The importance of clean breathing air to sustain life and maintain good health is well known. The dangers associated with breathing contaminated air are also well known and especially critical when using SCBA tanks in emergency situations. Some of the common Air Contamination Sources are listed below.
Sigma Sensing has individual solutions for each contaminant or solutions for monitoring multiple contaminants.
Breathing Air Carbon Dioxide (CO2)Contamination
Normal CO2 levels outdoors (i.e. 200 - 400 ppm) or indoors (i.e. 500 - 2,500 ppm) are not considered hazardous. However, compressed air with CO2 levels that are within the "indoors range" can create problems in Self-Contained Breathing Apparatus (SCBA) applications. Some compressors might be equipped with filters to reduce CO2 levels. CGA G-7.1 lists a 1,000 ppm maximum for Grade D and a 500 ppm maximum for Grade E air. High CO2 levels in SCBA tanks can produce many of the same symptoms as CO poisoning. In addition, high CO2 levels increase breathing rates, which shorten SCBA usage time. One of the most common causes of SCBA air quality failures is excessive CO2 content.
Carbon dioxide stimulates the respiratory center. A buildup of CO2 in breathing air increases the breathing rate, which can deplete SCBA air supply more rapidly and
increase inhalation of other contaminants.
The CO2 concentration is the more crucial than the lack of O2 for controlling respiration because sensors in the carotid artery (which supplies blood to the brain) detect changes in the partial pressure of both O2 and CO2 (PO2 and PCO2). However, PO2 must be reduced by about half before the carotid artery sensors send a message to the respiratory control center in the medulla to breathe harder.
The cerebrospinal fluid, which surrounds the brain and spinal column is much more sensitive to changes in respiration than sensors in the carotid artery. It monitors PCO2 levels in the blood indirectly by monitoring hydrogen ion concentrations. Most CO2 in the blood is in the ionized form as carbonic acid and a hydrogen ion (CO3─plus H+ ). The cerebrospinal fluid sensors actually monitor the hydrogen ion concentration. When hydrogen ion concentration changes, these sensors send messages to the respiratory control center almost instantaneously, which immediately restore proper respiration. Therefore, the CO2 concentration is more crucial than the lack of O2 for controlling respiration.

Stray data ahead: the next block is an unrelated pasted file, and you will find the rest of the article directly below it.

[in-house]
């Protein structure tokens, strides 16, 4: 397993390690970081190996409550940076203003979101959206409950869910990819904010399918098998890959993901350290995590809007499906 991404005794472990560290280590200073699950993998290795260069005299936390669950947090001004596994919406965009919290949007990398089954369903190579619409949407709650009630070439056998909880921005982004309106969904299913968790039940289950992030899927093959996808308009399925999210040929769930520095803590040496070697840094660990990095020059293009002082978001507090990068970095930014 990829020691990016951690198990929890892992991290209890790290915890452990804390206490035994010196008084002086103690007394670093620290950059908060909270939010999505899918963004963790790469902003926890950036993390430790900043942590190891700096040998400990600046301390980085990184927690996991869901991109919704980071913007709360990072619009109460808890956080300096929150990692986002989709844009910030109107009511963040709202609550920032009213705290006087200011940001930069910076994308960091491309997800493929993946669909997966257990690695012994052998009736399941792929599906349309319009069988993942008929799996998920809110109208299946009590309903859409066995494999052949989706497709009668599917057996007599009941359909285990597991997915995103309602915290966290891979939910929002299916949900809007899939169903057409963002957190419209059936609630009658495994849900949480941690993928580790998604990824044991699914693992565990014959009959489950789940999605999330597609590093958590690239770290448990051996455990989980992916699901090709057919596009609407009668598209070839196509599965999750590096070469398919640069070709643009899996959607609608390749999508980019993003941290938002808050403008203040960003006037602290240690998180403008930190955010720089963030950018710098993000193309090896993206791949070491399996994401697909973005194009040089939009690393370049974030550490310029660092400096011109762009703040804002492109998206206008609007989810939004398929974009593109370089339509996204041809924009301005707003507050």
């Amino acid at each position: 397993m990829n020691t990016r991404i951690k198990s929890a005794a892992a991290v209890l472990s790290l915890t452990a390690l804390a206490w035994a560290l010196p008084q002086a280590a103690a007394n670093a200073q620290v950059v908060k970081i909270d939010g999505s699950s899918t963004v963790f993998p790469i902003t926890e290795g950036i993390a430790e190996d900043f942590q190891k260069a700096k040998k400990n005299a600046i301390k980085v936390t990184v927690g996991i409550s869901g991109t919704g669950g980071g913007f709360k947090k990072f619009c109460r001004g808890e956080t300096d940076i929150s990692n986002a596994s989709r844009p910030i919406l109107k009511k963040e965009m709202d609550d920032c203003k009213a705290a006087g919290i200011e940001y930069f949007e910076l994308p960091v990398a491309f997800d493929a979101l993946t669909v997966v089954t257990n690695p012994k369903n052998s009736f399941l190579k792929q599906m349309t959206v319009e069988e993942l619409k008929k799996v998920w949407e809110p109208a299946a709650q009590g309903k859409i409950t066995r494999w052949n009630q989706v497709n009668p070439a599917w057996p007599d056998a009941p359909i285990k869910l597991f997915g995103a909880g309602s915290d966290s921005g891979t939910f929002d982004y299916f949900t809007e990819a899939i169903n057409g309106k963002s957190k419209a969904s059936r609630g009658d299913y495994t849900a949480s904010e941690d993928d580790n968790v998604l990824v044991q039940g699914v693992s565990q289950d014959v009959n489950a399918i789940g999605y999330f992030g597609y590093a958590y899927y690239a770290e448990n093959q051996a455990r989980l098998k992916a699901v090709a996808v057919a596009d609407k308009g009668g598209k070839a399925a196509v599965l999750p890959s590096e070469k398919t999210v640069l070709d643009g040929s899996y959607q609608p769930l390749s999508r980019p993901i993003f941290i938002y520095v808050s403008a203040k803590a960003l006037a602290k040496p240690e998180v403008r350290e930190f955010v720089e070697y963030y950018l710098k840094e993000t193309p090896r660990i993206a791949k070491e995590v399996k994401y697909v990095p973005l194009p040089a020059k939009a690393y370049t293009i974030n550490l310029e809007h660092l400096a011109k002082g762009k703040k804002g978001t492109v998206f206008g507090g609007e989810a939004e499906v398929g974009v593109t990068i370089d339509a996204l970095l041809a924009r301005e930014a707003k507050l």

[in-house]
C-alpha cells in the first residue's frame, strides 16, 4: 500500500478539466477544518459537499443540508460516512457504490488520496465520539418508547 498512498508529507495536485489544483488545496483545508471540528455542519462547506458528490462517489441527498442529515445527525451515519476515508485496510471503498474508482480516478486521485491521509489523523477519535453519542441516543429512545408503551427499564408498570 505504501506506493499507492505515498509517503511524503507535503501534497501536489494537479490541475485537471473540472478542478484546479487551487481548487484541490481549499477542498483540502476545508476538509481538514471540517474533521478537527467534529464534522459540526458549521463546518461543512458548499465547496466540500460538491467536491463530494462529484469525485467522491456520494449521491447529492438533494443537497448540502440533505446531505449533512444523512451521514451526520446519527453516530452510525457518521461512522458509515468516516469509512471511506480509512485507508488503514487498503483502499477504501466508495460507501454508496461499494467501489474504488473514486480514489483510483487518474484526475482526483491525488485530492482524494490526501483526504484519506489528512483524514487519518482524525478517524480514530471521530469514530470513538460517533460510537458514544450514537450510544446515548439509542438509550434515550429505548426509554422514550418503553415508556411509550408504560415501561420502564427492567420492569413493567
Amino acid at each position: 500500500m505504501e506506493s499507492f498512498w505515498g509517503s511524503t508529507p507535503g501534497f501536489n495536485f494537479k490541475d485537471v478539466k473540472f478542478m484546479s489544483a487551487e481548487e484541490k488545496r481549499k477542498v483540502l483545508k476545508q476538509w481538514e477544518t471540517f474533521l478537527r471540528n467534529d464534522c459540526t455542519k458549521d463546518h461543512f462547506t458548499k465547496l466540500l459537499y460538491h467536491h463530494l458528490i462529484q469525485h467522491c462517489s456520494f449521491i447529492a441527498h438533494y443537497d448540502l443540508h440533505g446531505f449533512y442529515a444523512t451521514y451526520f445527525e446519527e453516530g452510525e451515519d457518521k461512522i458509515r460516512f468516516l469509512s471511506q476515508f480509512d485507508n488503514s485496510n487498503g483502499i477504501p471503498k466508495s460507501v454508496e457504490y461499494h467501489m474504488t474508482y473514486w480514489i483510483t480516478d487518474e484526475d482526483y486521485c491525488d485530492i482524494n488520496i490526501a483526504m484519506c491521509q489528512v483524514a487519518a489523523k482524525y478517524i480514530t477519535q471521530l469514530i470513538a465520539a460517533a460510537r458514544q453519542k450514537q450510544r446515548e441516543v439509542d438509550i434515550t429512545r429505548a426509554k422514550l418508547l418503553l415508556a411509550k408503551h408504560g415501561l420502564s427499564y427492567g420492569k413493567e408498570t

High CO2 levels can be indicative of compressor problems. Carbon monoxide is converted to CO2 by hopcalite in the compressor CO filter. Therefore, high concentrations of CO2 can result from the hopcalite catalyzing elevated concentrations of CO.
Recommended maximum Carbon dioxide (CO2) 1000 ppm
Breathing Air Carbon Monoxide (CO) Contamination
Carbon monoxide (CO) which is termed a toxic asphyxiant, is a colorless, odorless gas that is invisible to the human senses and ranks as the most dangerous compressed air contaminant. Low ppm doses of carbon monoxide can cause headaches and dizziness High doses can be fatal. High-pressure compressors are often equipped with a catalyst which converts CO into much less toxic CO2.
Because CO is colorless and odorless, it is impossible for respirator wearers to detect. CO combines readily with hemoglobin in red blood cells and prevents the transfer of oxygen to the
tissues, causing oxygen starvation or hypoxia. Possible sources of CO include:
Motor exhaust drawn into compressor air intake; Generated within compressors as combustion product of fuels, lubricants and overheated oils;
Generated within compressors from oxidation of overheated sorbent filters. CO accumulated on a filter can be released when there is a drop in operating pressure
Both CGA G-7.1 Grades D and E (the most widely recognized SCBA air quality grades) list a 10 ppm maximum CO content. European Pharmacopoeia lists < 5 ppm (v/v).
Breathing Air Water (Dewpoint) Contamination
The dew point is the temperature at which water vapor will start to condense from air. This value depends upon the air's water vapor content and pressure. The water vapor content of intake air
ranges from saturated to very dry.
Basically, there should be no liquid water in the breathing air to prevent freezing in atmosphere-supplying respirators.
The lower the dew point, the lower the moisture content.
Breathing Air Oil Contamination
Oil was formerly called condensed hydrocarbons
Large particles of condensed hydrocarbons, or oil, can be removed by the body's clearance mechanisms (i.e., phagocytosis and mucociliary escalator). Smaller oil particles are retained, and may be hazardous, depending on the type and amount. Oil mist deposits in the alveoli can cause an intense inflammation, known as lipoidpneumonia. Oil mist can also cause emphysema by dilating and rupturing the alveoli, thus decreasing the total surface area available for the transfer of oxygen and carbon dioxide.
Oil is a major contaminant in systems using lubricated compressors. In reciprocating compressors, lubricating oil applied to cylinders causes small droplets by the shearing action of the piston to enter the air system as a mist. Oil mist can cause breathing discomfort, nausea and pneumonia, and create unpleasant taste and odors. Centrifugal compressors are “oil-free compressors”, but the term refers only to the compression chamber, not the compressor system as a whole, or the resulting compressed air quality.
Possible oil sources include dust and pollen, motor exhaust pulled into the compressor air intake, and oil generated inside the compressor if lubricants escape through faulty piston rings.
Breathing apparatus (EN 12021): 0.5 mg/m³